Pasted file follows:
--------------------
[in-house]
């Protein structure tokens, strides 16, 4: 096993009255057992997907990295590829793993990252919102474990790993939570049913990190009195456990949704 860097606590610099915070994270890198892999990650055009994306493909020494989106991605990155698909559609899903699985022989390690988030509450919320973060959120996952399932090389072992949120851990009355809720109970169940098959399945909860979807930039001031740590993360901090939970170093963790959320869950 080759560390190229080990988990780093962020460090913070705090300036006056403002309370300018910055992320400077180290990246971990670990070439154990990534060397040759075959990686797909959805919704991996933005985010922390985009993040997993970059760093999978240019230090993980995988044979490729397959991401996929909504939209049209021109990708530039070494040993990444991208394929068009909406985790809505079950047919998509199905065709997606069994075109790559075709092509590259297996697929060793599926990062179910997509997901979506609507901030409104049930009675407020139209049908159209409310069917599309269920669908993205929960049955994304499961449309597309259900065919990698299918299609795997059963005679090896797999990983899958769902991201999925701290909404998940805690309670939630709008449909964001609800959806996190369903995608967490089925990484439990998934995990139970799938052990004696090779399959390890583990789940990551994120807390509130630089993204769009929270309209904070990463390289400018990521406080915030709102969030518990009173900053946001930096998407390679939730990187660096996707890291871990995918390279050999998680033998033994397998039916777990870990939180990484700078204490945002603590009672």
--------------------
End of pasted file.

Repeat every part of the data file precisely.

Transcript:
[in-house]
């Protein structure tokens, strides 16, 4: 096993009255057992997907990295590829793993990252919102474990790993939570049913990190009195456990949704 860097606590610099915070994270890198892999990650055009994306493909020494989106991605990155698909559609899903699985022989390690988030509450919320973060959120996952399932090389072992949120851990009355809720109970169940098959399945909860979807930039001031740590993360901090939970170093963790959320869950 080759560390190229080990988990780093962020460090913070705090300036006056403002309370300018910055992320400077180290990246971990670990070439154990990534060397040759075959990686797909959805919704991996933005985010922390985009993040997993970059760093999978240019230090993980995988044979490729397959991401996929909504939209049209021109990708530039070494040993990444991208394929068009909406985790809505079950047919998509199905065709997606069994075109790559075709092509590259297996697929060793599926990062179910997509997901979506609507901030409104049930009675407020139209049908159209409310069917599309269920669908993205929960049955994304499961449309597309259900065919990698299918299609795997059963005679090896797999990983899958769902991201999925701290909404998940805690309670939630709008449909964001609800959806996190369903995608967490089925990484439990998934995990139970799938052990004696090779399959390890583990789940990551994120807390509130630089993204769009929270309209904070990463390289400018990521406080915030709102969030518990009173900053946001930096998407390679939730990187660096996707890291871990995918390279050999998680033998033994397998039916777990870990939180990484700078204490945002603590009672």